If your HR department takes a scan of your passport when you first join the company then they need to have defined processes in place to purge those images when they are no-longer in use.  Unless you have some form of auditing software such as http://www.groundlabs.com which has the capability to perform OCR on images it is going to be very hard to identify what your exposure and risk is.

  • chrisn-585491

    SSCoach

    Points: 15846

    You say "ETL specialist", I say "Data Janitor".  😀

  • below86

    SSChampion

    Points: 11212

    We use SSIS for all of our ETL.  I would prefer that SSIS be used more for EL and not (T)ransform.  Setting up the SSIS to Extract and Load the data to a 'work' table, then using SQL to transform the data. In everything I've done so far in my career I haven't found any 'Transform' that I couldn't do in SQL.

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    we travel not to escape life but for life not to escape us

  • Steve Jones - SSC Editor

    SSC Guru

    Points: 714668

    David.Poole - Wednesday, February 21, 2018 1:48 AM

    For GDPR Article 17 "Right of Erasure" may require you to have a mechanism to delete all forum posts and private messages for a particular user.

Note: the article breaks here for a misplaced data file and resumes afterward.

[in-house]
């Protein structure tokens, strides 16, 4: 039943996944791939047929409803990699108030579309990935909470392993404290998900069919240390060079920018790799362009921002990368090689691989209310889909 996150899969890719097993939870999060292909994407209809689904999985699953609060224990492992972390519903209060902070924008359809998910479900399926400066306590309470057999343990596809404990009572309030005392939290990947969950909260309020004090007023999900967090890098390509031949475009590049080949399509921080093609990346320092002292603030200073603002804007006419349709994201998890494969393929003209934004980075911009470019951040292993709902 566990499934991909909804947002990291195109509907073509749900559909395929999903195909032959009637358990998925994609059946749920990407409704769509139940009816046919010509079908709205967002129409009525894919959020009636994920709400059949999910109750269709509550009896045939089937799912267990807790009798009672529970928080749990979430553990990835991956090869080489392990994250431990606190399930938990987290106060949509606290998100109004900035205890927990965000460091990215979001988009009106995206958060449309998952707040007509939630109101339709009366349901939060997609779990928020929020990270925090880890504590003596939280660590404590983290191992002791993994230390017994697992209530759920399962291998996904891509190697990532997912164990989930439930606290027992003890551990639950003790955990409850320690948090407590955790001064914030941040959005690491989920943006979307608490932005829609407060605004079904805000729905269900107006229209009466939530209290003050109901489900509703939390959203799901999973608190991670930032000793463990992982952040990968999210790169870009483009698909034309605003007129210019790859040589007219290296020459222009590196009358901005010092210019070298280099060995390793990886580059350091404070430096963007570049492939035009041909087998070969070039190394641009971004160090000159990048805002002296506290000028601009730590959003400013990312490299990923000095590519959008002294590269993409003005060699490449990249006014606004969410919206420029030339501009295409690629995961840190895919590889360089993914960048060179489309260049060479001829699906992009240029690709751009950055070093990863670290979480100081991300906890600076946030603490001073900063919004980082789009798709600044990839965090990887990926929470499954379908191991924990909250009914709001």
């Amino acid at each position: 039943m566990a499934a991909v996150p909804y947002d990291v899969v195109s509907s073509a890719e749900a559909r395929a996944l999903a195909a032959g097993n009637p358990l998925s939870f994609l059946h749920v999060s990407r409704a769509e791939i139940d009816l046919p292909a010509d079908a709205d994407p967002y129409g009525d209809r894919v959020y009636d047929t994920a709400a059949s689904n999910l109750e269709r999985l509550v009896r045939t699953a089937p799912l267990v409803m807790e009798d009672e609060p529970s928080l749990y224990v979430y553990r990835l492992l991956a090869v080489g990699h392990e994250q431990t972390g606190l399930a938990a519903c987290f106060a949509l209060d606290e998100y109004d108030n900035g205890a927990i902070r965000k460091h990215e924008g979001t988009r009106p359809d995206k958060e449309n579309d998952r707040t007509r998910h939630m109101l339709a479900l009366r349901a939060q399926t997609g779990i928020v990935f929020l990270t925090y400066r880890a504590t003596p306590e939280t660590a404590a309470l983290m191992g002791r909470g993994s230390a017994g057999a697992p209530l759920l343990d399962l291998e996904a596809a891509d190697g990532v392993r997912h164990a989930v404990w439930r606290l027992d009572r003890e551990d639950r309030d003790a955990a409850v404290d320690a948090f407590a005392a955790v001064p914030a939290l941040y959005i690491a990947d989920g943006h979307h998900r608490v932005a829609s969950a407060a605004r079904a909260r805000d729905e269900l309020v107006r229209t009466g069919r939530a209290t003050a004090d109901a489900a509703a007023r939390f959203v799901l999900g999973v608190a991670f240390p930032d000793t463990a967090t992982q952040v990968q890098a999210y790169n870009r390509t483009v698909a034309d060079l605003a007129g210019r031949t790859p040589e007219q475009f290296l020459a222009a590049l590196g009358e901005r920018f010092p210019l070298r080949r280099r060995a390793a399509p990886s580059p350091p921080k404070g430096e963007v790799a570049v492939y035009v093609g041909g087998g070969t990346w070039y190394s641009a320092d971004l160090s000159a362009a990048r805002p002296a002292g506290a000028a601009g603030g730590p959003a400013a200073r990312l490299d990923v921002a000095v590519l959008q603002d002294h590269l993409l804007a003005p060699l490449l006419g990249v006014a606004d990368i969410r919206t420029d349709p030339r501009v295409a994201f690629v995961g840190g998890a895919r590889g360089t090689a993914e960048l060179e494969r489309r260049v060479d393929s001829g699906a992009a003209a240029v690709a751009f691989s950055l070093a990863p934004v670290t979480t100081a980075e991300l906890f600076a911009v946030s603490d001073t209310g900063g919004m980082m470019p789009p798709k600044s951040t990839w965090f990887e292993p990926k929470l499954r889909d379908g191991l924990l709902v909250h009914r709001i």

I don't think  "Right of Erasure" would cover articles written by someone in the unlikely event of an author requesting erasure.
    "Right of Erasure" does not trump the legal requirement to keep financial records for the legally mandated time period
    If Redgate haven't done so already it is wise to get advice from legal.

    Article 20 "Right to data portability" is an interesting one.  It doesn't limit its scope but I think historically it re-enforces consumers rights to swap energy suppliers, broadband/mobile providers and now banking providers.  In the context of SQLServerCentral it could be a mechanism to download a subscriber's profile by that subscriber.

    Maybe. Our business is providing answers to people. It's possible an entity could get a right of erasure, but I doubt it for the things we share. We'd want a legal decision to the contrary.

    For Article 20, the profile is a good example where we might need to provide that for someone, though I doubt we'd get a request. We keep fairly little information here that isn't public.

  • ManicStar

    SSCoach

    Points: 17992

    chrisn-585491 - Wednesday, February 21, 2018 6:08 AM

    You say "ETL specialist", I say "Data Janitor".  😀

    Yep...

  • mjh 45389

    SSCertifiable

    Points: 5695

    "Right of Erasure" is interesting (maybe not)! One of my best friends died suddenly and very, very unexpectedly a few years ago. However, he lived on on the Internet for a long time as his family struggled to get him removed from social media like FriendsReunited and LinkedIn. They were less bothered about professional forums similar to this one...